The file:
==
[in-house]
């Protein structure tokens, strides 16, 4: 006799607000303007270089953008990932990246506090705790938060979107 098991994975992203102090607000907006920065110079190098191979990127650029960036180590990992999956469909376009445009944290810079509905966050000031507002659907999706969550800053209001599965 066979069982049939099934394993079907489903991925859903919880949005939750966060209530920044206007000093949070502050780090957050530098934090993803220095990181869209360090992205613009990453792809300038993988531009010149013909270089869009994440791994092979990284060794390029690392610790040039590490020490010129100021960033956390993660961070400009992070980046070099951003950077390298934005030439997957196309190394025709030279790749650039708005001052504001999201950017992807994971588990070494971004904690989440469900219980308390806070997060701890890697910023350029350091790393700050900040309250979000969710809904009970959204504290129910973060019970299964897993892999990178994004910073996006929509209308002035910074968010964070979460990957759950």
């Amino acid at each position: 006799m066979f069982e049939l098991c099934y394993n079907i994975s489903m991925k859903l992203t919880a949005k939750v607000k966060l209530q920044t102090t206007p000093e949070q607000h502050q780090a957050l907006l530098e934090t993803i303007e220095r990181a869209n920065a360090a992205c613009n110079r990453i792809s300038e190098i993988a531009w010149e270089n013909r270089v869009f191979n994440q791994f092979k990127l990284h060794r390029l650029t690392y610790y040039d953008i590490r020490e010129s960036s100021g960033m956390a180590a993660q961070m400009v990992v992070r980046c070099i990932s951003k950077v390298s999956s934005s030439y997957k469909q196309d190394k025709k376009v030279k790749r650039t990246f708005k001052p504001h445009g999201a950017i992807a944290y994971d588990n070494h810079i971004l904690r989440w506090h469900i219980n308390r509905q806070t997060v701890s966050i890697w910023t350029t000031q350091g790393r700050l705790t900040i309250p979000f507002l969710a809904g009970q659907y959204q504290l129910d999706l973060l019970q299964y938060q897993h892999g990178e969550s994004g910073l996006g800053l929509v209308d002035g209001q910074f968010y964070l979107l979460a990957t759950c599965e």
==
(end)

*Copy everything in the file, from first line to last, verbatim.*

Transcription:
[in-house]
């Protein structure tokens, strides 16, 4: 006799607000303007270089953008990932990246506090705790938060979107 098991994975992203102090607000907006920065110079190098191979990127650029960036180590990992999956469909376009445009944290810079509905966050000031507002659907999706969550800053209001599965 066979069982049939099934394993079907489903991925859903919880949005939750966060209530920044206007000093949070502050780090957050530098934090993803220095990181869209360090992205613009990453792809300038993988531009010149013909270089869009994440791994092979990284060794390029690392610790040039590490020490010129100021960033956390993660961070400009992070980046070099951003950077390298934005030439997957196309190394025709030279790749650039708005001052504001999201950017992807994971588990070494971004904690989440469900219980308390806070997060701890890697910023350029350091790393700050900040309250979000969710809904009970959204504290129910973060019970299964897993892999990178994004910073996006929509209308002035910074968010964070979460990957759950």
């Amino acid at each position: 006799m066979f069982e049939l098991c099934y394993n079907i994975s489903m991925k859903l992203t919880a949005k939750v607000k966060l209530q920044t102090t206007p000093e949070q607000h502050q780090a957050l907006l530098e934090t993803i303007e220095r990181a869209n920065a360090a992205c613009n110079r990453i792809s300038e190098i993988a531009w010149e270089n013909r270089v869009f191979n994440q791994f092979k990127l990284h060794r390029l650029t690392y610790y040039d953008i590490r020490e010129s960036s100021g960033m956390a180590a993660q961070m400009v990992v992070r980046c070099i990932s951003k950077v390298s999956s934005s030439y997957k469909q196309d190394k025709k376009v030279k790749r650039t990246f708005k001052p504001h445009g999201a950017i992807a944290y994971d588990n070494h810079i971004l904690r989440w506090h469900i219980n308390r509905q806070t997060v701890s966050i890697w910023t350029t000031q350091g790393r700050l705790t900040i309250p979000f507002l969710a809904g009970q659907y959204q504290l129910d999706l973060l019970q299964y938060q897993h892999g990178e969550s994004g910073l996006g800053l929509v209308d002035g209001q910074f968010y964070l979107l979460a990957t759950c599965e």